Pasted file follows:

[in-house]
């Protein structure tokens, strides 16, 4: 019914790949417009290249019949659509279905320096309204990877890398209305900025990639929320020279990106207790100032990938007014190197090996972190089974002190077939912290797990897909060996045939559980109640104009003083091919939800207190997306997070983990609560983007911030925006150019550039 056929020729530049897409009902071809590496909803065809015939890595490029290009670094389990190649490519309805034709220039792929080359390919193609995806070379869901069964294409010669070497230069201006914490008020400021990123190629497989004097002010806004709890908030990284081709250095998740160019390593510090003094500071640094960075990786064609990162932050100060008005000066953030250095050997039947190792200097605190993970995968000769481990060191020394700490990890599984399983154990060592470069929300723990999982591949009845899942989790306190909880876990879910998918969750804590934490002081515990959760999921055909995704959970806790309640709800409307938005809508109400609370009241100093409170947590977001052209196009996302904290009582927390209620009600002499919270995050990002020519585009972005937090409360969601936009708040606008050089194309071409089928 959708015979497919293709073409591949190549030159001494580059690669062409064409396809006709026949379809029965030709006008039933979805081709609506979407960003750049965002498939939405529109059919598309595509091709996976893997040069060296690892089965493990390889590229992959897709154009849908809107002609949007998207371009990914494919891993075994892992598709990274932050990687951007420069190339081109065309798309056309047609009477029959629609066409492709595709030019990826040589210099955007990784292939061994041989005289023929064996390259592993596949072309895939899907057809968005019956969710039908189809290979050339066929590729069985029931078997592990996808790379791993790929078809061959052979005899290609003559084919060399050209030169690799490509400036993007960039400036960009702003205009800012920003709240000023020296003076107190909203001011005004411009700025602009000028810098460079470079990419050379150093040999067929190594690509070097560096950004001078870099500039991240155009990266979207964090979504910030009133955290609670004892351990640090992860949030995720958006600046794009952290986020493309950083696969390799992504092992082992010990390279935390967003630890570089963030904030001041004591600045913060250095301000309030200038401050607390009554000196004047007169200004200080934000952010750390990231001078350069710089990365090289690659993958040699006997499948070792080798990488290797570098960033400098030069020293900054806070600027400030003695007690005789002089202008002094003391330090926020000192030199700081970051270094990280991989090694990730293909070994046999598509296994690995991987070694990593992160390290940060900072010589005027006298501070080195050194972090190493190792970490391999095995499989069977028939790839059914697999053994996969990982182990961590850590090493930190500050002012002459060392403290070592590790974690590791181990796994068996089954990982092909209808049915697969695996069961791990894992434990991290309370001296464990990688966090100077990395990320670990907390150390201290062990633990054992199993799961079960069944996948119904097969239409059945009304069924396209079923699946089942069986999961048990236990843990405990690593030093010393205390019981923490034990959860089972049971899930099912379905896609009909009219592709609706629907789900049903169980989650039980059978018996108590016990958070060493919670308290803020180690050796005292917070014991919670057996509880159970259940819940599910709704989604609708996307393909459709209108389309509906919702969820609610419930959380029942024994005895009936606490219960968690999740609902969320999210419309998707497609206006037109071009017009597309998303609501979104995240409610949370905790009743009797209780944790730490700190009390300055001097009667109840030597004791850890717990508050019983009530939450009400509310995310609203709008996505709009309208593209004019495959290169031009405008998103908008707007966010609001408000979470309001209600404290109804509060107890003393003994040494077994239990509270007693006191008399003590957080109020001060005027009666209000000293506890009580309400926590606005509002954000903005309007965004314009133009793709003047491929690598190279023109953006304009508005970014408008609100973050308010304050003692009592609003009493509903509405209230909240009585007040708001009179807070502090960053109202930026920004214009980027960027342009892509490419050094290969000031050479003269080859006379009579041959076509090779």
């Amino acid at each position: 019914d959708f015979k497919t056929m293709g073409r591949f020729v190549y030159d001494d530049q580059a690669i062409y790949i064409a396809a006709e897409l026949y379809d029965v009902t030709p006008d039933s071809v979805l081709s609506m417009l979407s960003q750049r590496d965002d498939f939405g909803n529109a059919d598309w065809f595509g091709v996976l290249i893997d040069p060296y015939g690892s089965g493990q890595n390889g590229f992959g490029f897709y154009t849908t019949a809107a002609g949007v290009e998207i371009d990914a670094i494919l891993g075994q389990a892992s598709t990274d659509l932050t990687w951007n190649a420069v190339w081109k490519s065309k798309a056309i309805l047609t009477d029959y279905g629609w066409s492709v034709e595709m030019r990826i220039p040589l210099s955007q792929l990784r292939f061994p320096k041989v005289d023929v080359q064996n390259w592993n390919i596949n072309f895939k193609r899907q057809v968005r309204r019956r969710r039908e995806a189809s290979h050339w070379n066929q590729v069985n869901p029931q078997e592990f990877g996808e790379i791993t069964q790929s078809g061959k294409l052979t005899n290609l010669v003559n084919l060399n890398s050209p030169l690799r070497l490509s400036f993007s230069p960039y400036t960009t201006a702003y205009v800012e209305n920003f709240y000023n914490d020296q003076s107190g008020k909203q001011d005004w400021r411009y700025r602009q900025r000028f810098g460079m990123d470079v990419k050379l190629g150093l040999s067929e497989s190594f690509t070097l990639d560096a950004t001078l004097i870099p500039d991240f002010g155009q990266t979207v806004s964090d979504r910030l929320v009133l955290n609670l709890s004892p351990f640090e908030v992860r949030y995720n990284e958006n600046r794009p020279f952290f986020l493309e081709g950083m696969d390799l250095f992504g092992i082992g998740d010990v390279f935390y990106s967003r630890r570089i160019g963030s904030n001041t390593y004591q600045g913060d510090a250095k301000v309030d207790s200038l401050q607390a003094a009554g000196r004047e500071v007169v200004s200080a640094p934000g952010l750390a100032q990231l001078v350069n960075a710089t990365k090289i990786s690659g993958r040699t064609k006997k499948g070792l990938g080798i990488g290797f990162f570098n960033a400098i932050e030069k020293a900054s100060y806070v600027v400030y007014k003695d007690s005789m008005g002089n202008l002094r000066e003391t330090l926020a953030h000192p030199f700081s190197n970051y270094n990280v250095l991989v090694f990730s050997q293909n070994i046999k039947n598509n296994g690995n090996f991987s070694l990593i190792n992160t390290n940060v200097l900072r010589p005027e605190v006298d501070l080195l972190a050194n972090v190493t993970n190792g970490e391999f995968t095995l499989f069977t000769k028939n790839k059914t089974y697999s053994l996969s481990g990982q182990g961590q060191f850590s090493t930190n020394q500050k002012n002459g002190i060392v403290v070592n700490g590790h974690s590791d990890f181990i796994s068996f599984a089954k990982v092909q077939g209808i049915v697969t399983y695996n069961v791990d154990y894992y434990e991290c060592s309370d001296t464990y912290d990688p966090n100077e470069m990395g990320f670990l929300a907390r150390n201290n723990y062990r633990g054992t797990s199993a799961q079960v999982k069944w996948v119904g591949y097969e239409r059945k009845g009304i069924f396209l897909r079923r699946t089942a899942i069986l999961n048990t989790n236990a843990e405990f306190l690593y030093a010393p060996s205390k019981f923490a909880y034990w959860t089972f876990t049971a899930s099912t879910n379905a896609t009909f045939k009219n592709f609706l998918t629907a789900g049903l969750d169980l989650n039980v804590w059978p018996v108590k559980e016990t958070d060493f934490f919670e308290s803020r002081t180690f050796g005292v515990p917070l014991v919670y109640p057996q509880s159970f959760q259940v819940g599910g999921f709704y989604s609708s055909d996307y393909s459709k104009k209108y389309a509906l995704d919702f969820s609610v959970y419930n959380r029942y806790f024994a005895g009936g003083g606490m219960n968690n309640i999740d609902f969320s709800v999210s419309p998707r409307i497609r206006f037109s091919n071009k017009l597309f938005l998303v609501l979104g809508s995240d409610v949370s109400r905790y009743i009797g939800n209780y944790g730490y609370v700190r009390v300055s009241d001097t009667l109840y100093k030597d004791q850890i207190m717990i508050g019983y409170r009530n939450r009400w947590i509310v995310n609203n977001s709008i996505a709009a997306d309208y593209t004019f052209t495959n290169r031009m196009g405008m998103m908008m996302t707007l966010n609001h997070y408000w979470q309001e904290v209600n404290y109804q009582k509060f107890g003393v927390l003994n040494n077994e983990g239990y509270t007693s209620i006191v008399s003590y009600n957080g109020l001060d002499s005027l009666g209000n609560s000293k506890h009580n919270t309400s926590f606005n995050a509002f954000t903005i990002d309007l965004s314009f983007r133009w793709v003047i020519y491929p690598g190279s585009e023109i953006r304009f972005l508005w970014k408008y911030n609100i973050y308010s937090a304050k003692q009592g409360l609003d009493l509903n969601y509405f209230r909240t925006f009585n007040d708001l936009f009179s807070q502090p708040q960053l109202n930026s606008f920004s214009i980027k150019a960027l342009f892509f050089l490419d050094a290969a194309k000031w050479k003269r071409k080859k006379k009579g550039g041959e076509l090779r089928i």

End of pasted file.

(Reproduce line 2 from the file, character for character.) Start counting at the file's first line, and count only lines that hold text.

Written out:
């Protein structure tokens, strides 16, 4: 019914790949417009290249019949659509279905320096309204990877890398209305900025990639929320020279990106207790100032990938007014190197090996972190089974002190077939912290797990897909060996045939559980109640104009003083091919939800207190997306997070983990609560983007911030925006150019550039 056929020729530049897409009902071809590496909803065809015939890595490029290009670094389990190649490519309805034709220039792929080359390919193609995806070379869901069964294409010669070497230069201006914490008020400021990123190629497989004097002010806004709890908030990284081709250095998740160019390593510090003094500071640094960075990786064609990162932050100060008005000066953030250095050997039947190792200097605190993970995968000769481990060191020394700490990890599984399983154990060592470069929300723990999982591949009845899942989790306190909880876990879910998918969750804590934490002081515990959760999921055909995704959970806790309640709800409307938005809508109400609370009241100093409170947590977001052209196009996302904290009582927390209620009600002499919270995050990002020519585009972005937090409360969601936009708040606008050089194309071409089928 959708015979497919293709073409591949190549030159001494580059690669062409064409396809006709026949379809029965030709006008039933979805081709609506979407960003750049965002498939939405529109059919598309595509091709996976893997040069060296690892089965493990390889590229992959897709154009849908809107002609949007998207371009990914494919891993075994892992598709990274932050990687951007420069190339081109065309798309056309047609009477029959629609066409492709595709030019990826040589210099955007990784292939061994041989005289023929064996390259592993596949072309895939899907057809968005019956969710039908189809290979050339066929590729069985029931078997592990996808790379791993790929078809061959052979005899290609003559084919060399050209030169690799490509400036993007960039400036960009702003205009800012920003709240000023020296003076107190909203001011005004411009700025602009000028810098460079470079990419050379150093040999067929190594690509070097560096950004001078870099500039991240155009990266979207964090979504910030009133955290609670004892351990640090992860949030995720958006600046794009952290986020493309950083696969390799992504092992082992010990390279935390967003630890570089963030904030001041004591600045913060250095301000309030200038401050607390009554000196004047007169200004200080934000952010750390990231001078350069710089990365090289690659993958040699006997499948070792080798990488290797570098960033400098030069020293900054806070600027400030003695007690005789002089202008002094003391330090926020000192030199700081970051270094990280991989090694990730293909070994046999598509296994690995991987070694990593992160390290940060900072010589005027006298501070080195050194972090190493190792970490391999095995499989069977028939790839059914697999053994996969990982182990961590850590090493930190500050002012002459060392403290070592590790974690590791181990796994068996089954990982092909209808049915697969695996069961791990894992434990991290309370001296464990990688966090100077990395990320670990907390150390201290062990633990054992199993799961079960069944996948119904097969239409059945009304069924396209079923699946089942069986999961048990236990843990405990690593030093010393205390019981923490034990959860089972049971899930099912379905896609009909009219592709609706629907789900049903169980989650039980059978018996108590016990958070060493919670308290803020180690050796005292917070014991919670057996509880159970259940819940599910709704989604609708996307393909459709209108389309509906919702969820609610419930959380029942024994005895009936606490219960968690999740609902969320999210419309998707497609206006037109071009017009597309998303609501979104995240409610949370905790009743009797209780944790730490700190009390300055001097009667109840030597004791850890717990508050019983009530939450009400509310995310609203709008996505709009309208593209004019495959290169031009405008998103908008707007966010609001408000979470309001209600404290109804509060107890003393003994040494077994239990509270007693006191008399003590957080109020001060005027009666209000000293506890009580309400926590606005509002954000903005309007965004314009133009793709003047491929690598190279023109953006304009508005970014408008609100973050308010304050003692009592609003009493509903509405209230909240009585007040708001009179807070502090960053109202930026920004214009980027960027342009892509490419050094290969000031050479003269080859006379009579041959076509090779």